Flashback: Dethroned Emirs in Northern Nigeria 

 A number of emirs in northern Nigeria have lost their positions for diverse reasons since the end of the Sokoto Caliphate

With the arrival of the colonial powers, traditional institutions in what is today Nigeria lost their power, influence and affluence to the modern system of governance.

After Nigeria’s independence, political leaders who succeeded the colonialists continued to prove their power over once all-powerful traditional institutions.

In the wake of the ongoing Kano Emirate tussle, WikkiTimes chronicles prominent northern emirs that had been dethroned since the 1960s for various reasons, ranging from political interference, conflicts with the government, to internal disputes within the traditional councils.

List of Emirs Dethroned

First is emir of Kano, Sir Alhaji Muhammadu Sanusi I. The premier of the northern region, Sir Ahmadu Bello dethroned him on April 10, 1963. He was one of the most influential emirs of his time and an ally of the premier. The reasons for dethronement reportedly included political disagreement with Sardauna (Ahmadu Bello), his former associate and allegations of financial mismanagement.

Second is Alhaji Umaru Abba Tukur. The emir of Muri in Jalingo of Taraba State. Colonel Yohana Madaki (rtd), the then Governor of defunct Gongola State, sacked him on August 19th 1986. Madaki was believed to have been backed by the then military president, Ibrahim Badamasi Babangida.

Third is the emir of Zazzau, Alhaji Shehu Idris. In 1992, Mohammed Dabo Lere, the then Kaduna state governor suspended the emir before reinstating him later. Emir Idris ruled Zazzau Emirate for 45 consecutive years with the exception of his suspension.

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Fourth is the Sultan of Sokoto, Ibrahim Dasuki. The Sultan serves as the leader of traditional rulers in northern Nigeria and the spiritual leader of Muslim faithful in Nigeria through the Supreme Council for Islamic Affairs which he chairs. Late General Sani Abacha deposed Dasuki on April 20, 1996. Although no official reasons were advanced, it was believed to be politically motivated.

Fifth is the emir of Gwandu, Alhaji Mustapha Haruna Jokolo. He ruled in Gwandu emirate of Kebbi State before Governor Adamu Aliero dethroned him on June 3, 2005. His removal had been since linked to political conflicts with the then Kebbi State Government.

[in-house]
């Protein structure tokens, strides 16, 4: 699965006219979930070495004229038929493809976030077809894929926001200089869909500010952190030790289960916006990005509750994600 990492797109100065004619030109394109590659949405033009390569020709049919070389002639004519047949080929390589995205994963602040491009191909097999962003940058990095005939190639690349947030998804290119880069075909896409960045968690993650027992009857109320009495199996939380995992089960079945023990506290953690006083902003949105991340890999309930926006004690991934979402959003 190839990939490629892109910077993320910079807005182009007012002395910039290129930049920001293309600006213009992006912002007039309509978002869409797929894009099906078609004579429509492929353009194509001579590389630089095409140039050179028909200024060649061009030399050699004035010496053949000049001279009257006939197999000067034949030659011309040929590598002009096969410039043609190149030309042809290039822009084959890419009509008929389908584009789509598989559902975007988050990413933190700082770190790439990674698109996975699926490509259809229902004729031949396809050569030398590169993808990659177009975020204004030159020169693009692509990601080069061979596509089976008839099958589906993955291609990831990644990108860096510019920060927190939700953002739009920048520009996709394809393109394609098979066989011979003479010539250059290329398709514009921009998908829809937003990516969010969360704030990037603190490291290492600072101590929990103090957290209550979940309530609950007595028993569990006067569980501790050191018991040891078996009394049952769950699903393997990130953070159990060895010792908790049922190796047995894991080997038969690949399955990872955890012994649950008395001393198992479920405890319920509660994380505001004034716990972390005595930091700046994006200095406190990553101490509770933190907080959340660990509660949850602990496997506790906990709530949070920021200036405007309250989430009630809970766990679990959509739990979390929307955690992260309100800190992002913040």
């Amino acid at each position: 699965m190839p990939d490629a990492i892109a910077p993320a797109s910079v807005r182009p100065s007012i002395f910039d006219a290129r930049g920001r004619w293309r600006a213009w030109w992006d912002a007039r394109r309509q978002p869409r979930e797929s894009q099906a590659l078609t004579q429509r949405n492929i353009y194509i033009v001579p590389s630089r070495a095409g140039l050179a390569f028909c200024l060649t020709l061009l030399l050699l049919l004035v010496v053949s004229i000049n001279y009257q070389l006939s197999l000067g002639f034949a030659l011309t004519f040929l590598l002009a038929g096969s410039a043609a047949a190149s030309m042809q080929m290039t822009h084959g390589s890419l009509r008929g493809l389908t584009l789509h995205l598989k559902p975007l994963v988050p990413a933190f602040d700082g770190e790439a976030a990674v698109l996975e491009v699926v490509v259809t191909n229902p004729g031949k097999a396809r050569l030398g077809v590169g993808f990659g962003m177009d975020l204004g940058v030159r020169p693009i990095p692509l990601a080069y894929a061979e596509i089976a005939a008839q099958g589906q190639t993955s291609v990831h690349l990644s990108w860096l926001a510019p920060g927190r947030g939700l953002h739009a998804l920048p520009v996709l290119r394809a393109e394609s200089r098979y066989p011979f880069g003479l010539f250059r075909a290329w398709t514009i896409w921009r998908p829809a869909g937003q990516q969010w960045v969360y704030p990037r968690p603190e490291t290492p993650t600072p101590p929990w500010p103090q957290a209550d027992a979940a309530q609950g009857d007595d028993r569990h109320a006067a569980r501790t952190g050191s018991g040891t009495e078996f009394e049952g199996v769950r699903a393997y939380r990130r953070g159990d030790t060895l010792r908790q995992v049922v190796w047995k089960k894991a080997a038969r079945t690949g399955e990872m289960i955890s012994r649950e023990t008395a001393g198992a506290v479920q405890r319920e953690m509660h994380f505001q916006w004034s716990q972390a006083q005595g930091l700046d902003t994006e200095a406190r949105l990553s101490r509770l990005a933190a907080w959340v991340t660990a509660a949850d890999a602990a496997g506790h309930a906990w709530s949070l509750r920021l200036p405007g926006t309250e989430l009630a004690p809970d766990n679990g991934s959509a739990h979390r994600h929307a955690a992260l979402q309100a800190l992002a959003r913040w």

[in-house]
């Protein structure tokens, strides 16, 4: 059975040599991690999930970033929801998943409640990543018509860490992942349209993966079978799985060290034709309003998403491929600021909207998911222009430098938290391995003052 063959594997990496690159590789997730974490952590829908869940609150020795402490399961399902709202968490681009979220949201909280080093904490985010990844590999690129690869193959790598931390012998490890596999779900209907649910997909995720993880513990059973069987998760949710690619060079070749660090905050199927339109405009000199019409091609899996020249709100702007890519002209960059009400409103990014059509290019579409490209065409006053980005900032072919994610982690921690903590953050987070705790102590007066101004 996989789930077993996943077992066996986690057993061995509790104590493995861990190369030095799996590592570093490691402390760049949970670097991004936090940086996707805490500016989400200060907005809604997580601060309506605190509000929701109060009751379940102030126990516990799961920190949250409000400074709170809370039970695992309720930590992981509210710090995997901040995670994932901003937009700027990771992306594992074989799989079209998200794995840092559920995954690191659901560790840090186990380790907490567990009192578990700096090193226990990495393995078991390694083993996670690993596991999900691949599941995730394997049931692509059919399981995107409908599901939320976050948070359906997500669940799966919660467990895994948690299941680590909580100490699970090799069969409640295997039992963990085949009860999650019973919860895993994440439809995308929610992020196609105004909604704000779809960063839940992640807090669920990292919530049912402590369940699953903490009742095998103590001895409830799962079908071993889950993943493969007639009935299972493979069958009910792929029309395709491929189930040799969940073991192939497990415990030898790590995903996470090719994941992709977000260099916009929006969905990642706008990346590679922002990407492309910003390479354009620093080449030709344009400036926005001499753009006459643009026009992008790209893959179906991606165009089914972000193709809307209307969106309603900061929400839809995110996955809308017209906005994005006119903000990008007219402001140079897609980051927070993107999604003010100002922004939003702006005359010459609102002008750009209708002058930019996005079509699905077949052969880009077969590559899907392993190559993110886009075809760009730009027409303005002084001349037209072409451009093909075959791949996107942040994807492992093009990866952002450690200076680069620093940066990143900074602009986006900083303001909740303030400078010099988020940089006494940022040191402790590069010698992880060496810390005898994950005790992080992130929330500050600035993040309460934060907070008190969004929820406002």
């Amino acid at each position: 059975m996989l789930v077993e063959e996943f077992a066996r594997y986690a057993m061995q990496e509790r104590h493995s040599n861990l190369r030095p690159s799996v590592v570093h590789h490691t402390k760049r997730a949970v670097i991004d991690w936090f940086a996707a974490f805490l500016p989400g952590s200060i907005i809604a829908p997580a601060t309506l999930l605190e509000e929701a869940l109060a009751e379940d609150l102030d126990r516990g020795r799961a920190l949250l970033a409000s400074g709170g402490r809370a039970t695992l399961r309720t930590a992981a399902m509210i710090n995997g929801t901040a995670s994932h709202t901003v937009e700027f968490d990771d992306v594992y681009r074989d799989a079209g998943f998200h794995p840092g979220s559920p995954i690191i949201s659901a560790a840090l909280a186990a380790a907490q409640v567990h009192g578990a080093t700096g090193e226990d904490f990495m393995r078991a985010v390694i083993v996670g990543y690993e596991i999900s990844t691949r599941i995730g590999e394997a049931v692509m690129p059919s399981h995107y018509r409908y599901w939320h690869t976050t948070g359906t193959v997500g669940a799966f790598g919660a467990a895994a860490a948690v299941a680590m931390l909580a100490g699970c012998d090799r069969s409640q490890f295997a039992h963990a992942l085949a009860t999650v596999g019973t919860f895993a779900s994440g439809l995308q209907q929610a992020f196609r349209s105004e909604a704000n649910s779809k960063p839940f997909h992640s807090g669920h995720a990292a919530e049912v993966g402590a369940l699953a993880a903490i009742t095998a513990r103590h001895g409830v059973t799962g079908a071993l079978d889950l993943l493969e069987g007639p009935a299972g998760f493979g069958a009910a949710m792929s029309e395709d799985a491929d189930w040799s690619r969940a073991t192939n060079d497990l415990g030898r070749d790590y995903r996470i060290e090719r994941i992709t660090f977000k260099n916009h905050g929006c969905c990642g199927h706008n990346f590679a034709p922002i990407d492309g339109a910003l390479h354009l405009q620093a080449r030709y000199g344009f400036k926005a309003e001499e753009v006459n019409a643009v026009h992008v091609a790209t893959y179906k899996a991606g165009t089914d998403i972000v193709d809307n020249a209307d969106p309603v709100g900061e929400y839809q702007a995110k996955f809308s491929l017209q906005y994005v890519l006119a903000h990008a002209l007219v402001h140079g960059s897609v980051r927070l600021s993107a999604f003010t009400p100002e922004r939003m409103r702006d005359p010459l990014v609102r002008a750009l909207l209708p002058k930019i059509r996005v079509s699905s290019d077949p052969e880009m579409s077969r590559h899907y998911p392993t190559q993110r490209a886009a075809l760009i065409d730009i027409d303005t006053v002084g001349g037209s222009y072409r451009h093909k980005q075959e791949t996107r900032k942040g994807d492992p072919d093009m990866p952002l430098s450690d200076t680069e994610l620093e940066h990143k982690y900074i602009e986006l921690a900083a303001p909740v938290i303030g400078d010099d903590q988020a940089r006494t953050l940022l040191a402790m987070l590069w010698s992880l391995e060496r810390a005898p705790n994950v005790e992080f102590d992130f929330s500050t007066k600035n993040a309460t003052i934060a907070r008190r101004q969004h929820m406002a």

Other Emirs

Sixth is emir Sanusi Lamido Sanusi. He appropriated the name of his grandfather, Muhammad Sanusi and he self-rechristened as Muhammadu Sanusi II. After his stint as the Governor of Central Bank of Nigeria, he inherited his ancestors as the 14th Emir of Kano in the Fulani lineage. The then governor Abudllahi Umar Ganduje removed him as the emir on March 9, 2020. Ganduje accused him of insubordination but it was believed that his social commentary and criticism of certain government policies and projects did not go down well with the Kano State Government. 

Governor Abba Kabir Yusuf reinstated Muhammadu Sanusi on May 23, 2024.

Seventh is emir of Kano, Aminu Ado Bayero. In March 2020, Governor Ganduje removed him as emir of Bichi and elevated him to Emir of Kano. Governor Yusuf removed him alongside the emirs of Bichi, Alh. Nasiru Ado Bayero, emir of Gaya, Alh. Aliyu Abdulkadir, emir of Karaye, Alh. Ibrahim Abubakar II and emir of Rano Alh. Kabiru Muhammad Inuwa on May 23, 2024 after he assented to a 2024 Kano Emirate Law which repealed 2019 law that balkanized Kano emirate into five distinct emirates. Emir Aminu is challenging his removal which led to power struggle among the Kano royal family.

The reasons for the depositions vary widely, including political, financial, and administrative issues, reflecting the often-contentious relationship between traditional rulers and political authorities.

These experiences depict power change in the relationship between the traditional institutions and the political establishment in the North.  

Today, the traditional authority operates at the mercy of modern political structures in Nigeria. 

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